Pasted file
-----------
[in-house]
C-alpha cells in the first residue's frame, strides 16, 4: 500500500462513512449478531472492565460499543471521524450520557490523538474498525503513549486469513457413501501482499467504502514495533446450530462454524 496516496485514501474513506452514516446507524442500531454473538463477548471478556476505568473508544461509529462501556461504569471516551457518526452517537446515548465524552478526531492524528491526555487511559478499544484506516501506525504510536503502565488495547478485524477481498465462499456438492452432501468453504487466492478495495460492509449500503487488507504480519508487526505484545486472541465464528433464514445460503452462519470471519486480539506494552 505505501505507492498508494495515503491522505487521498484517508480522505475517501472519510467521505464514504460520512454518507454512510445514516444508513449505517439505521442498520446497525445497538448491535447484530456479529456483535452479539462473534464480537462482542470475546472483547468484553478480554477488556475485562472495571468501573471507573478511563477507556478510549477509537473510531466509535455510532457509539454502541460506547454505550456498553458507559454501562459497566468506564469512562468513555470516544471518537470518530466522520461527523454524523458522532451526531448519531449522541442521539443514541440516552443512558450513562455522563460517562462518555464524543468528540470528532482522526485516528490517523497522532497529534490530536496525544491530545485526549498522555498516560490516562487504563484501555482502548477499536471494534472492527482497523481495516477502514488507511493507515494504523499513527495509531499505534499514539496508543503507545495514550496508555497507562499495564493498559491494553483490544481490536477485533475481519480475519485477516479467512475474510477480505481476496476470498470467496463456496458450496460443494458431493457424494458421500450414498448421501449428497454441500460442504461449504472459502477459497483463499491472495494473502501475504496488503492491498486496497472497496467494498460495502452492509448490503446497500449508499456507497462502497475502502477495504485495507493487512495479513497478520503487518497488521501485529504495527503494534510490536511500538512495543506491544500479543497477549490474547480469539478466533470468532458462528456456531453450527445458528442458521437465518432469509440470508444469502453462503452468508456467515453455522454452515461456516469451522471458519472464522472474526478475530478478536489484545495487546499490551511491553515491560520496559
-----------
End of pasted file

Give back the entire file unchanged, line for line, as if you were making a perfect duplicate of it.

[in-house]
C-alpha cells in the first residue's frame, strides 16, 4: 500500500462513512449478531472492565460499543471521524450520557490523538474498525503513549486469513457413501501482499467504502514495533446450530462454524 496516496485514501474513506452514516446507524442500531454473538463477548471478556476505568473508544461509529462501556461504569471516551457518526452517537446515548465524552478526531492524528491526555487511559478499544484506516501506525504510536503502565488495547478485524477481498465462499456438492452432501468453504487466492478495495460492509449500503487488507504480519508487526505484545486472541465464528433464514445460503452462519470471519486480539506494552 505505501505507492498508494495515503491522505487521498484517508480522505475517501472519510467521505464514504460520512454518507454512510445514516444508513449505517439505521442498520446497525445497538448491535447484530456479529456483535452479539462473534464480537462482542470475546472483547468484553478480554477488556475485562472495571468501573471507573478511563477507556478510549477509537473510531466509535455510532457509539454502541460506547454505550456498553458507559454501562459497566468506564469512562468513555470516544471518537470518530466522520461527523454524523458522532451526531448519531449522541442521539443514541440516552443512558450513562455522563460517562462518555464524543468528540470528532482522526485516528490517523497522532497529534490530536496525544491530545485526549498522555498516560490516562487504563484501555482502548477499536471494534472492527482497523481495516477502514488507511493507515494504523499513527495509531499505534499514539496508543503507545495514550496508555497507562499495564493498559491494553483490544481490536477485533475481519480475519485477516479467512475474510477480505481476496476470498470467496463456496458450496460443494458431493457424494458421500450414498448421501449428497454441500460442504461449504472459502477459497483463499491472495494473502501475504496488503492491498486496497472497496467494498460495502452492509448490503446497500449508499456507497462502497475502502477495504485495507493487512495479513497478520503487518497488521501485529504495527503494534510490536511500538512495543506491544500479543497477549490474547480469539478466533470468532458462528456456531453450527445458528442458521437465518432469509440470508444469502453462503452468508456467515453455522454452515461456516469451522471458519472464522472474526478475530478478536489484545495487546499490551511491553515491560520496559